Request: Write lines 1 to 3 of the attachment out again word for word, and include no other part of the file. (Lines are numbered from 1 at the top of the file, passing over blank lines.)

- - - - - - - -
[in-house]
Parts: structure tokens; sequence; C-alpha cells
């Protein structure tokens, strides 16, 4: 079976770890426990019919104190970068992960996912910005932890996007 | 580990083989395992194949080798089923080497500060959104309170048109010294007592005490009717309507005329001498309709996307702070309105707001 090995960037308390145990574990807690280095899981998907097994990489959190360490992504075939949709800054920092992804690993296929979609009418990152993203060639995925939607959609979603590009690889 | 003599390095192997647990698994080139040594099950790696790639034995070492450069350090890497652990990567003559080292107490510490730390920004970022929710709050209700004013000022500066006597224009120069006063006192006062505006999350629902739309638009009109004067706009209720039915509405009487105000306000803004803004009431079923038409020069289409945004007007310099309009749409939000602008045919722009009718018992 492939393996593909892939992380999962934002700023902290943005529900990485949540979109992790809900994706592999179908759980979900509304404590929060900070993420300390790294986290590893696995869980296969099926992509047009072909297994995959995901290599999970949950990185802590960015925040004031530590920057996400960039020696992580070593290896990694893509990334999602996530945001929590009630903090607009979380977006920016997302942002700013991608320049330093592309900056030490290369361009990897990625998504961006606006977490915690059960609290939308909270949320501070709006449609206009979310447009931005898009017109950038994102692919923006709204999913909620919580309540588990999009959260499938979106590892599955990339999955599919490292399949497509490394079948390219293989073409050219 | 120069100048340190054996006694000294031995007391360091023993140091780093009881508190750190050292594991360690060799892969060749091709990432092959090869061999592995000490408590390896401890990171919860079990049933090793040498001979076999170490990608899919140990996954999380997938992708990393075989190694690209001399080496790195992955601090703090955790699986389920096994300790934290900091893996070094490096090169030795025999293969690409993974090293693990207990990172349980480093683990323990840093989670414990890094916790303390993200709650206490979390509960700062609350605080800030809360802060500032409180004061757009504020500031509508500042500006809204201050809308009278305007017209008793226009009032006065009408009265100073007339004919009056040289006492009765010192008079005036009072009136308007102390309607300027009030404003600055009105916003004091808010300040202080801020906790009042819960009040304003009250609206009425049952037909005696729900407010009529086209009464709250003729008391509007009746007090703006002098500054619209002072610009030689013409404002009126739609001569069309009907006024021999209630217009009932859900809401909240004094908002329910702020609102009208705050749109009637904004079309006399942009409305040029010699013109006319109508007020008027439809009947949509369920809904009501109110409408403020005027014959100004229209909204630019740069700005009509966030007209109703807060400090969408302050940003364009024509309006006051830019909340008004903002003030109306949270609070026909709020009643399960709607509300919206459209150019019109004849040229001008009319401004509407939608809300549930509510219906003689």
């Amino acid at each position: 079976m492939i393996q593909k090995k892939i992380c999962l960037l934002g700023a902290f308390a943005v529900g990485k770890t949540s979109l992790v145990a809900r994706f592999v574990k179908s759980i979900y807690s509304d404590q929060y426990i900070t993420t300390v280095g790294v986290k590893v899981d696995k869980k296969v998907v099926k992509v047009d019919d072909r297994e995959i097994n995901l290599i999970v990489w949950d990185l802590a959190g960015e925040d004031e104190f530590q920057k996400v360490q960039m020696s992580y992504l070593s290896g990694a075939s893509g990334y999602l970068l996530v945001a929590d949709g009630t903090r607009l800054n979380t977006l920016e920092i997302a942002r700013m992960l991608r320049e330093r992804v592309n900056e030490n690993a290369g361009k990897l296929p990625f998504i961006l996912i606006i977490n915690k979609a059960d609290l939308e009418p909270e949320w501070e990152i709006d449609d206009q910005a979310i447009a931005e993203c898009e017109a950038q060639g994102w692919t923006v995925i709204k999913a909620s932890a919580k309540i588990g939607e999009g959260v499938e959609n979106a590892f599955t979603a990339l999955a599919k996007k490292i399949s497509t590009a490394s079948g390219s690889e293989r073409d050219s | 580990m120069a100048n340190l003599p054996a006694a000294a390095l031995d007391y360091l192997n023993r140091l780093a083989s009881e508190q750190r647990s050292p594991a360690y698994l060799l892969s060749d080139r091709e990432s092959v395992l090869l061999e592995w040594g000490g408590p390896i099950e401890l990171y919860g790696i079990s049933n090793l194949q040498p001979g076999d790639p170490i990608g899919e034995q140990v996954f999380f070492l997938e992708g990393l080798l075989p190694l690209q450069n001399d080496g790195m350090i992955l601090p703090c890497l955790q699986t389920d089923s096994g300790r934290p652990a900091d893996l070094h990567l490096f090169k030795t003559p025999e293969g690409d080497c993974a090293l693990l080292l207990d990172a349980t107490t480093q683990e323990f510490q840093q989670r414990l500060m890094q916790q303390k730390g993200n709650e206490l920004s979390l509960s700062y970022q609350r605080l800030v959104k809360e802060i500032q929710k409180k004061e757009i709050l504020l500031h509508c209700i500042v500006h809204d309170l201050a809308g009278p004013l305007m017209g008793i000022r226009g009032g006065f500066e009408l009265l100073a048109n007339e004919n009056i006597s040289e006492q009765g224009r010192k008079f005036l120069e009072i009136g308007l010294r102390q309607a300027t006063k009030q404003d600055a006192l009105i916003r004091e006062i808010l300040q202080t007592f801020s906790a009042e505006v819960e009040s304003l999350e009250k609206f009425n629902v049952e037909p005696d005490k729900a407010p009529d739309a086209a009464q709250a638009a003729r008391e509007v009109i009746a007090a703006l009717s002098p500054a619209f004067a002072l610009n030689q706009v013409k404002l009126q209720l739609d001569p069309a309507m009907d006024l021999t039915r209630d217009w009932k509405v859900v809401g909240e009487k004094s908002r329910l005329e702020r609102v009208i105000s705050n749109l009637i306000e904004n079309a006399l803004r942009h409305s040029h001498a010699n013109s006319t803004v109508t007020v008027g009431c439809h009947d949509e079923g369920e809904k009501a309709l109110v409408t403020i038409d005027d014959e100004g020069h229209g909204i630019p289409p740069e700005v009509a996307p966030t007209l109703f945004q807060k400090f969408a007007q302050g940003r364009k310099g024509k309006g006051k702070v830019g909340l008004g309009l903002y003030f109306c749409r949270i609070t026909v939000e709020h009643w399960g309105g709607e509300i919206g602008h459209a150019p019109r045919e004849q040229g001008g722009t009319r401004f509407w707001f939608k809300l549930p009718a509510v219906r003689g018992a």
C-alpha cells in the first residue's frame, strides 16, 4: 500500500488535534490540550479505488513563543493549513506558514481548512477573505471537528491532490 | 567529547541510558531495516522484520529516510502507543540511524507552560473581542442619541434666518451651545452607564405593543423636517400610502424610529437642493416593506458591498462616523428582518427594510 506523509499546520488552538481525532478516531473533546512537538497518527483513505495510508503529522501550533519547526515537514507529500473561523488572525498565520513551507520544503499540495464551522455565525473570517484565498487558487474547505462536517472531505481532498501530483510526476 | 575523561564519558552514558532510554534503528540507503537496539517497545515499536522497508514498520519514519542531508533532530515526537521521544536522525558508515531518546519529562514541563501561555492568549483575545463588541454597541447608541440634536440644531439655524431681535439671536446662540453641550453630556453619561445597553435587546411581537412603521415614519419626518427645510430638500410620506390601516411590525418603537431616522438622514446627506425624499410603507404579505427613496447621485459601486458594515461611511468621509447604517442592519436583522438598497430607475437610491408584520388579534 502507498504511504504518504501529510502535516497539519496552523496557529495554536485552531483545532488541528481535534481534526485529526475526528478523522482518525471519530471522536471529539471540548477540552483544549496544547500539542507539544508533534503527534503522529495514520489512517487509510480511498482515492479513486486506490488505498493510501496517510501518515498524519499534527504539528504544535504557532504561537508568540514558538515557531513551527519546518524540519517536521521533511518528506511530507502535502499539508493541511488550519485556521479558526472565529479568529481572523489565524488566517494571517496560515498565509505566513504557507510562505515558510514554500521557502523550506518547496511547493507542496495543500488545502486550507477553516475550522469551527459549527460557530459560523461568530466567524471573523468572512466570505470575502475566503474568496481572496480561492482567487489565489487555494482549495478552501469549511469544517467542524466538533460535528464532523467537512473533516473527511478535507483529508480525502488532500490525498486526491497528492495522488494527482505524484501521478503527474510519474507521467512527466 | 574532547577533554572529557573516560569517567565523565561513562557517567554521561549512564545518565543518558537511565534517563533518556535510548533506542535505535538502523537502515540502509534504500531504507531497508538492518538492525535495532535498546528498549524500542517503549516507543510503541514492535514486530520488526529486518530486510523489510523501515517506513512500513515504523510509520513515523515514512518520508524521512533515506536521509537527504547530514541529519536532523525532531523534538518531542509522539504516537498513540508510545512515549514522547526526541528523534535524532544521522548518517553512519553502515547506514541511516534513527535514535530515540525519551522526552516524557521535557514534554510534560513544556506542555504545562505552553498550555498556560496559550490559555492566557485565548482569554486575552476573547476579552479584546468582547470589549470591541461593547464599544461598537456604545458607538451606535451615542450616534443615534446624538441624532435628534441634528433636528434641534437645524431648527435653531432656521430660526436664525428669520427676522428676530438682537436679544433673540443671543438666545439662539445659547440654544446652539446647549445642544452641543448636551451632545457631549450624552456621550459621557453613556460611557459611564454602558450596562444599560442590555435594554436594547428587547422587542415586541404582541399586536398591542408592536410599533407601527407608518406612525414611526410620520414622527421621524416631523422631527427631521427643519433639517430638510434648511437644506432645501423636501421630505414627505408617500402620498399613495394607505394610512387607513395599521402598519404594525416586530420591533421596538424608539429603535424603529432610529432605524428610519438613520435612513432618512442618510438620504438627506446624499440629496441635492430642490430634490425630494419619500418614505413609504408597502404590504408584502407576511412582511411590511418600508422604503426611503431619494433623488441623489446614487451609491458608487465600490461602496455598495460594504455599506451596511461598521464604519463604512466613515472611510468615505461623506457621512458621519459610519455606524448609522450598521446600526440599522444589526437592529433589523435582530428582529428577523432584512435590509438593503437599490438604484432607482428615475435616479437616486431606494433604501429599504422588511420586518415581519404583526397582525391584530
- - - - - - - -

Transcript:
[in-house]
Parts: structure tokens; sequence; C-alpha cells
């Protein structure tokens, strides 16, 4: 079976770890426990019919104190970068992960996912910005932890996007 | 580990083989395992194949080798089923080497500060959104309170048109010294007592005490009717309507005329001498309709996307702070309105707001 090995960037308390145990574990807690280095899981998907097994990489959190360490992504075939949709800054920092992804690993296929979609009418990152993203060639995925939607959609979603590009690889 | 003599390095192997647990698994080139040594099950790696790639034995070492450069350090890497652990990567003559080292107490510490730390920004970022929710709050209700004013000022500066006597224009120069006063006192006062505006999350629902739309638009009109004067706009209720039915509405009487105000306000803004803004009431079923038409020069289409945004007007310099309009749409939000602008045919722009009718018992 492939393996593909892939992380999962934002700023902290943005529900990485949540979109992790809900994706592999179908759980979900509304404590929060900070993420300390790294986290590893696995869980296969099926992509047009072909297994995959995901290599999970949950990185802590960015925040004031530590920057996400960039020696992580070593290896990694893509990334999602996530945001929590009630903090607009979380977006920016997302942002700013991608320049330093592309900056030490290369361009990897990625998504961006606006977490915690059960609290939308909270949320501070709006449609206009979310447009931005898009017109950038994102692919923006709204999913909620919580309540588990999009959260499938979106590892599955990339999955599919490292399949497509490394079948390219293989073409050219 | 120069100048340190054996006694000294031995007391360091023993140091780093009881508190750190050292594991360690060799892969060749091709990432092959090869061999592995000490408590390896401890990171919860079990049933090793040498001979076999170490990608899919140990996954999380997938992708990393075989190694690209001399080496790195992955601090703090955790699986389920096994300790934290900091893996070094490096090169030795025999293969690409993974090293693990207990990172349980480093683990323990840093989670414990890094916790303390993200709650206490979390509960700062609350605080800030809360802060500032409180004061757009504020500031509508500042500006809204201050809308009278305007017209008793226009009032006065009408009265100073007339004919009056040289006492009765010192008079005036009072009136308007102390309607300027009030404003600055009105916003004091808010300040202080801020906790009042819960009040304003009250609206009425049952037909005696729900407010009529086209009464709250003729008391509007009746007090703006002098500054619209002072610009030689013409404002009126739609001569069309009907006024021999209630217009009932859900809401909240004094908002329910702020609102009208705050749109009637904004079309006399942009409305040029010699013109006319109508007020008027439809009947949509369920809904009501109110409408403020005027014959100004229209909204630019740069700005009509966030007209109703807060400090969408302050940003364009024509309006006051830019909340008004903002003030109306949270609070026909709020009643399960709607509300919206459209150019019109004849040229001008009319401004509407939608809300549930509510219906003689």